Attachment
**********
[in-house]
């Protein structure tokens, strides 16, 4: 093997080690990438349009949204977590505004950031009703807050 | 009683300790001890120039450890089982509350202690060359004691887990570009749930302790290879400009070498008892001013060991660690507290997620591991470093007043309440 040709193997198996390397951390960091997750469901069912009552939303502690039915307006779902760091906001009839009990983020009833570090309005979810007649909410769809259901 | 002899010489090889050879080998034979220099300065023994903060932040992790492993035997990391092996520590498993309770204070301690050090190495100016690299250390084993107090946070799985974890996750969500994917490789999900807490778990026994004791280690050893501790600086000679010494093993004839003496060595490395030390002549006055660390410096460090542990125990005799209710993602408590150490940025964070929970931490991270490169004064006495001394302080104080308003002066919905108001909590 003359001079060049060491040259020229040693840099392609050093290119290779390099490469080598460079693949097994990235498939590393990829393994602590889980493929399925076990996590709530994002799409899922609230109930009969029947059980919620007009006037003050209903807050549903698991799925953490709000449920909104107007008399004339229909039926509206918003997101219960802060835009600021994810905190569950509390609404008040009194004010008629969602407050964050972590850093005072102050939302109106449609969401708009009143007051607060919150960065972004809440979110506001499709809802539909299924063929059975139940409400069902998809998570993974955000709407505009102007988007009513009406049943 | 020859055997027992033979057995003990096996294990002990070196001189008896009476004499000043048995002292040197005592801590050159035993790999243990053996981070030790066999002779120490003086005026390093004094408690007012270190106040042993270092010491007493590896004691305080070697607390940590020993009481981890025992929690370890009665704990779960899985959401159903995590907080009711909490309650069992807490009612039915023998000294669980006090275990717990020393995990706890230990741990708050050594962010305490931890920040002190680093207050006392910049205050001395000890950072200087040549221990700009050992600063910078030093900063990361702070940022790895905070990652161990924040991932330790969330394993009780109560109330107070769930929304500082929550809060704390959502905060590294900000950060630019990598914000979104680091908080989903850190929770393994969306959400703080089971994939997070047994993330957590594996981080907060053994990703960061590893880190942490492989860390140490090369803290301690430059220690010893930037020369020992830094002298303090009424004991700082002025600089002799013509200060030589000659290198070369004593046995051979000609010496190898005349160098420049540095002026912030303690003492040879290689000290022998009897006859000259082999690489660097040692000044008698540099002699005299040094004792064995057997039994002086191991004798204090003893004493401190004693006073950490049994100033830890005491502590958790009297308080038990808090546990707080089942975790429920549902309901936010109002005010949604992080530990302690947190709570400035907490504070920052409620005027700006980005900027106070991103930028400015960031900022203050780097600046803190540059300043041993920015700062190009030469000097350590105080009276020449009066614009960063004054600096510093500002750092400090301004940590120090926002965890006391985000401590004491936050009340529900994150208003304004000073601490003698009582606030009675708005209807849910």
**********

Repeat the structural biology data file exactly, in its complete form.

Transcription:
[in-house]
């Protein structure tokens, strides 16, 4: 093997080690990438349009949204977590505004950031009703807050 | 009683300790001890120039450890089982509350202690060359004691887990570009749930302790290879400009070498008892001013060991660690507290997620591991470093007043309440 040709193997198996390397951390960091997750469901069912009552939303502690039915307006779902760091906001009839009990983020009833570090309005979810007649909410769809259901 | 002899010489090889050879080998034979220099300065023994903060932040992790492993035997990391092996520590498993309770204070301690050090190495100016690299250390084993107090946070799985974890996750969500994917490789999900807490778990026994004791280690050893501790600086000679010494093993004839003496060595490395030390002549006055660390410096460090542990125990005799209710993602408590150490940025964070929970931490991270490169004064006495001394302080104080308003002066919905108001909590 003359001079060049060491040259020229040693840099392609050093290119290779390099490469080598460079693949097994990235498939590393990829393994602590889980493929399925076990996590709530994002799409899922609230109930009969029947059980919620007009006037003050209903807050549903698991799925953490709000449920909104107007008399004339229909039926509206918003997101219960802060835009600021994810905190569950509390609404008040009194004010008629969602407050964050972590850093005072102050939302109106449609969401708009009143007051607060919150960065972004809440979110506001499709809802539909299924063929059975139940409400069902998809998570993974955000709407505009102007988007009513009406049943 | 020859055997027992033979057995003990096996294990002990070196001189008896009476004499000043048995002292040197005592801590050159035993790999243990053996981070030790066999002779120490003086005026390093004094408690007012270190106040042993270092010491007493590896004691305080070697607390940590020993009481981890025992929690370890009665704990779960899985959401159903995590907080009711909490309650069992807490009612039915023998000294669980006090275990717990020393995990706890230990741990708050050594962010305490931890920040002190680093207050006392910049205050001395000890950072200087040549221990700009050992600063910078030093900063990361702070940022790895905070990652161990924040991932330790969330394993009780109560109330107070769930929304500082929550809060704390959502905060590294900000950060630019990598914000979104680091908080989903850190929770393994969306959400703080089971994939997070047994993330957590594996981080907060053994990703960061590893880190942490492989860390140490090369803290301690430059220690010893930037020369020992830094002298303090009424004991700082002025600089002799013509200060030589000659290198070369004593046995051979000609010496190898005349160098420049540095002026912030303690003492040879290689000290022998009897006859000259082999690489660097040692000044008698540099002699005299040094004792064995057997039994002086191991004798204090003893004493401190004693006073950490049994100033830890005491502590958790009297308080038990808090546990707080089942975790429920549902309901936010109002005010949604992080530990302690947190709570400035907490504070920052409620005027700006980005900027106070991103930028400015960031900022203050780097600046803190540059300043041993920015700062190009030469000097350590105080009276020449009066614009960063004054600096510093500002750092400090301004940590120090926002965890006391985000401590004491936050009340529900994150208003304004000073601490003698009582606030009675708005209807849910």